“… mind-boggling was the clarity with which Naghdi painted her Juliet.”
The Royal Ballet will commence it’s 2015/16 season tomorrow, 19th September , with Kenneth Macmillan’s revolutionary 20th-century ballet, Romeo and Juliet. The production first saw the stage in 1965 and celebrates its 50th anniversary this year. In celebration the Royal Ballet has cast a number of new dancers to make their debuts as the star-crossed lovers.
As a friend of the Royal Opera House I have the privilege of attending dress rehearsals and the first of the season saw a very youthful cast portraying the characters of Shakespeare’s renowned play. Newly-promoted First Artist Matthew Ball danced the role of Romeo, with Soloist Yasmine Naghdi as his Juliet. Romeo’s friends Mercutio and Benvolio were portrayed by Luca Acri and Benjamin Ella respectively with Soloist Nicol Edmonds as the ill-fated Paris.
Noticing such a young cast might encourage doubt in the minds of some avid ballet-goers and those who understand the demanding characters and artistry behind a MacMillan ballet; rest assured, these dancers are all wise beyond their years.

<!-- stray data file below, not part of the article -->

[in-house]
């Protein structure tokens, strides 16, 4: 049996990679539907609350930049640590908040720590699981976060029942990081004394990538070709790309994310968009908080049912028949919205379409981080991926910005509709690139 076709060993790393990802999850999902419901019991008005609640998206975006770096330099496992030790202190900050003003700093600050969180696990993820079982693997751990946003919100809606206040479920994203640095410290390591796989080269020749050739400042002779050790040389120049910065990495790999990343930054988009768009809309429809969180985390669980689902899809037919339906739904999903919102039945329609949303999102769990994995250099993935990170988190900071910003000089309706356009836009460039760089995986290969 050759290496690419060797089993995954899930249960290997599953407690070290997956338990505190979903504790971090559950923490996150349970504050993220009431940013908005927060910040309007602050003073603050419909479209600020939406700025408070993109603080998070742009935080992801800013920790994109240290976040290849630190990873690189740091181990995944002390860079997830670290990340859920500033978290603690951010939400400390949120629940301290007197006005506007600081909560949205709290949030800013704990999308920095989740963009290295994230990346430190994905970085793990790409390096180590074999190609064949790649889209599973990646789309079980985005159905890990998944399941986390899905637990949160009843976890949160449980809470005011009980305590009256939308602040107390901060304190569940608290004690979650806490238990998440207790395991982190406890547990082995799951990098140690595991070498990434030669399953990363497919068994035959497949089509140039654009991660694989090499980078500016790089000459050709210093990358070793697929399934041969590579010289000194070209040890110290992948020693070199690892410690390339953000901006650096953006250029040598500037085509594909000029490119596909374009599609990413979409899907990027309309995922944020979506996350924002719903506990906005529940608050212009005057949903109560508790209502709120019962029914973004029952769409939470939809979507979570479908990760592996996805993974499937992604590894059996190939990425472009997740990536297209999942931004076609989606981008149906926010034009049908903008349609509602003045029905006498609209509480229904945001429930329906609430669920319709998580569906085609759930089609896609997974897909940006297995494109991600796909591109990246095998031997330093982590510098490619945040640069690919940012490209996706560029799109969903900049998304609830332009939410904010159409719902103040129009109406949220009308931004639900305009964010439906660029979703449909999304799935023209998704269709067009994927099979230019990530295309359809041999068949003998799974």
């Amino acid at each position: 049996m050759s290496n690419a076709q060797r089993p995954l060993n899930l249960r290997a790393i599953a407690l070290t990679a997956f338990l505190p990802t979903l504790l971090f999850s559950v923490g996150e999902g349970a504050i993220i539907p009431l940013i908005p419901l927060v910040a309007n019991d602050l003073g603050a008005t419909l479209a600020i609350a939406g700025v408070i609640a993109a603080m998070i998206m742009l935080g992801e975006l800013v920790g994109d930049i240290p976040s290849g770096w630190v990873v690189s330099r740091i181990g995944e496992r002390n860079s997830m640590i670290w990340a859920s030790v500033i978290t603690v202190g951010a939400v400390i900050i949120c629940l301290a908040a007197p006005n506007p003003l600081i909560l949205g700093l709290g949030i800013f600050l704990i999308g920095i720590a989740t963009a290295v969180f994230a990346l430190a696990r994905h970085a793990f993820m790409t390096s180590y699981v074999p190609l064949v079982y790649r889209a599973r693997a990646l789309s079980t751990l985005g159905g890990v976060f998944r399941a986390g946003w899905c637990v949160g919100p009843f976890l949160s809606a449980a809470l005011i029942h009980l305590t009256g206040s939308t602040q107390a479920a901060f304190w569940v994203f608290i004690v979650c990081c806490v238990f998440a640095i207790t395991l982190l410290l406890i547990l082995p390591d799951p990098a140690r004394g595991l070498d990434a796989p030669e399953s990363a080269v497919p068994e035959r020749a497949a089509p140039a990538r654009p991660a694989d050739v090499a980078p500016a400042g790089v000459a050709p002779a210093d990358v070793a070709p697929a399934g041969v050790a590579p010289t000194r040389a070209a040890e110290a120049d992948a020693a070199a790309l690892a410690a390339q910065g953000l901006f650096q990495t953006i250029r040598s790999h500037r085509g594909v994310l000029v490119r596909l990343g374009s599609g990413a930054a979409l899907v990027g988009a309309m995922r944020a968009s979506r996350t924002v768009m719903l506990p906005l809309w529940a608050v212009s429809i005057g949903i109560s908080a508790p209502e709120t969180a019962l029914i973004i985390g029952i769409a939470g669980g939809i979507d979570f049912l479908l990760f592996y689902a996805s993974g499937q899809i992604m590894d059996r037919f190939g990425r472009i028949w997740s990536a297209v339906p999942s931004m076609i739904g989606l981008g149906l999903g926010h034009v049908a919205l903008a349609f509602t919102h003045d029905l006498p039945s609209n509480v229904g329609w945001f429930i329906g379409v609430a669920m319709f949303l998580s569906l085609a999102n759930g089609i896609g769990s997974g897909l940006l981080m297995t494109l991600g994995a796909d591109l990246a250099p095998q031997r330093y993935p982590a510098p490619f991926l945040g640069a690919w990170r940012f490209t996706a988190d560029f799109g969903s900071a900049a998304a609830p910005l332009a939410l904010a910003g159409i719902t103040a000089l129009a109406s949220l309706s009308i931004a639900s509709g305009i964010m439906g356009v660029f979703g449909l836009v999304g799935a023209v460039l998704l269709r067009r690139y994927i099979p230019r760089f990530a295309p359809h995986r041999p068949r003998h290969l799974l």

Although it was clear that nerves got the better of the troublesome trio of Romeo, Mercutio and Benvolio during the first act, Ball, Acri and Ella pulled of convincing characters. The Masked Dance of Act I was a bit scrappy, with off-beat jumps and unsynchronised turns, but as the ballet progressed to its second act, their dancing and synchronisation improved dramatically.
Of particular note were the sword fighting scenes throughout the ballet, which were all perfectly timed. Both Mercutio’s and Tybalt’s (portrayed by Bennet Gartside) death scenes were well acted.
Especially mind-boggling was the clarity with which Naghdi painted her Juliet. It was clear from beginning to end that Naghdi had devoted a generous amount of time to thinking about her portrayal – from her giddy, impish entrance and gorgeously timed variation to her distaste of Paris and love for Romeo. Many times dancers fail to allow their emotions to reach the back of the theatre, but Naghdi found no problem in this. Pore-raising was the realisation that her beloved Romeo had killed himself and her suicide was uncannily realistic.
The phenomenal choreography of MacMillan and his show-stopping pas de deux are a welcomed sight on the Royal Opera House’s main stage. Some of the expected Juliet debuts that I am most looking forward to this season are those of newly-promoted First Soloist Francesca Hayward and Guest Artist Iana Salenko.
The Royal Ballet will have a live-cinema relay of Romeo and Juliet on Tuesday 22nd September, 2015 starring Principal dancers Steven McRae and Sarah Lamb as the titular characters.
Performances will run from 19 September – 2 December, 2015. For tickets and further details visit the website of the Royal Opera House.